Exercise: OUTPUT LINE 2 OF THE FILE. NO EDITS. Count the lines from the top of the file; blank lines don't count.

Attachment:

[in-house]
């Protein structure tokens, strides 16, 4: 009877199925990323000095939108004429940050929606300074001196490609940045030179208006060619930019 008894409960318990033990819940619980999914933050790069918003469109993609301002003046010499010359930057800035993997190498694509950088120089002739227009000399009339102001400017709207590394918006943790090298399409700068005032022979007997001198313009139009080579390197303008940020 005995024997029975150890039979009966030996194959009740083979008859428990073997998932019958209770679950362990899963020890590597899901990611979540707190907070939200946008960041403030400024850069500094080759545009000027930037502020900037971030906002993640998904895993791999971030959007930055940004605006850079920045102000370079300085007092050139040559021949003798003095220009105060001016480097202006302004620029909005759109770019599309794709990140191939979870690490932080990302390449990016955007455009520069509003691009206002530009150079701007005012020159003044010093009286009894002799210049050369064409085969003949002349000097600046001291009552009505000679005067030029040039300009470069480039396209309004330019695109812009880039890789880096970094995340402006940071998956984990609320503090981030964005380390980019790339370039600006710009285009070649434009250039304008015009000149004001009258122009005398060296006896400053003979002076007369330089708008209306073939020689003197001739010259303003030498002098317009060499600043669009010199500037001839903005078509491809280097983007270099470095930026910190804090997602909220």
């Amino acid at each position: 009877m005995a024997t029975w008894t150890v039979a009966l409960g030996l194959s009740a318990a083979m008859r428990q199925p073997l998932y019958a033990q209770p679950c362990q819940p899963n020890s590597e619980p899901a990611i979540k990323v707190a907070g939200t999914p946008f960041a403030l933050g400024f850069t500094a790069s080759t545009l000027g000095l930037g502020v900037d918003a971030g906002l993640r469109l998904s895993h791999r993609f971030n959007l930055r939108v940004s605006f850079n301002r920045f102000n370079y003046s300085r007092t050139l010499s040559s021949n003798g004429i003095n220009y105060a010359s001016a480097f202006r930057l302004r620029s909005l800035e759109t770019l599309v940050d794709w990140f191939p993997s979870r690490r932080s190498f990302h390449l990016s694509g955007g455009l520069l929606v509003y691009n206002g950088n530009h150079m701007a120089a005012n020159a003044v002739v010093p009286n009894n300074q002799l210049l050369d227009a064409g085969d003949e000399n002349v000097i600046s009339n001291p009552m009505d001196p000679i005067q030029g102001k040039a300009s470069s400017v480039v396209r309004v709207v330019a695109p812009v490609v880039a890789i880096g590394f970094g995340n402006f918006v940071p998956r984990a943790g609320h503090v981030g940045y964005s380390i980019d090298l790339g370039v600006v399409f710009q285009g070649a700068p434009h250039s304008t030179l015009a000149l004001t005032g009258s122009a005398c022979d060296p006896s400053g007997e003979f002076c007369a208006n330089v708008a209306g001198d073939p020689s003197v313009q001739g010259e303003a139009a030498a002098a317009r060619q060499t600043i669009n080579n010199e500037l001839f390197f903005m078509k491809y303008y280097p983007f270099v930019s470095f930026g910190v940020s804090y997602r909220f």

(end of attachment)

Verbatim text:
């Protein structure tokens, strides 16, 4: 009877199925990323000095939108004429940050929606300074001196490609940045030179208006060619930019 008894409960318990033990819940619980999914933050790069918003469109993609301002003046010499010359930057800035993997190498694509950088120089002739227009000399009339102001400017709207590394918006943790090298399409700068005032022979007997001198313009139009080579390197303008940020 005995024997029975150890039979009966030996194959009740083979008859428990073997998932019958209770679950362990899963020890590597899901990611979540707190907070939200946008960041403030400024850069500094080759545009000027930037502020900037971030906002993640998904895993791999971030959007930055940004605006850079920045102000370079300085007092050139040559021949003798003095220009105060001016480097202006302004620029909005759109770019599309794709990140191939979870690490932080990302390449990016955007455009520069509003691009206002530009150079701007005012020159003044010093009286009894002799210049050369064409085969003949002349000097600046001291009552009505000679005067030029040039300009470069480039396209309004330019695109812009880039890789880096970094995340402006940071998956984990609320503090981030964005380390980019790339370039600006710009285009070649434009250039304008015009000149004001009258122009005398060296006896400053003979002076007369330089708008209306073939020689003197001739010259303003030498002098317009060499600043669009010199500037001839903005078509491809280097983007270099470095930026910190804090997602909220």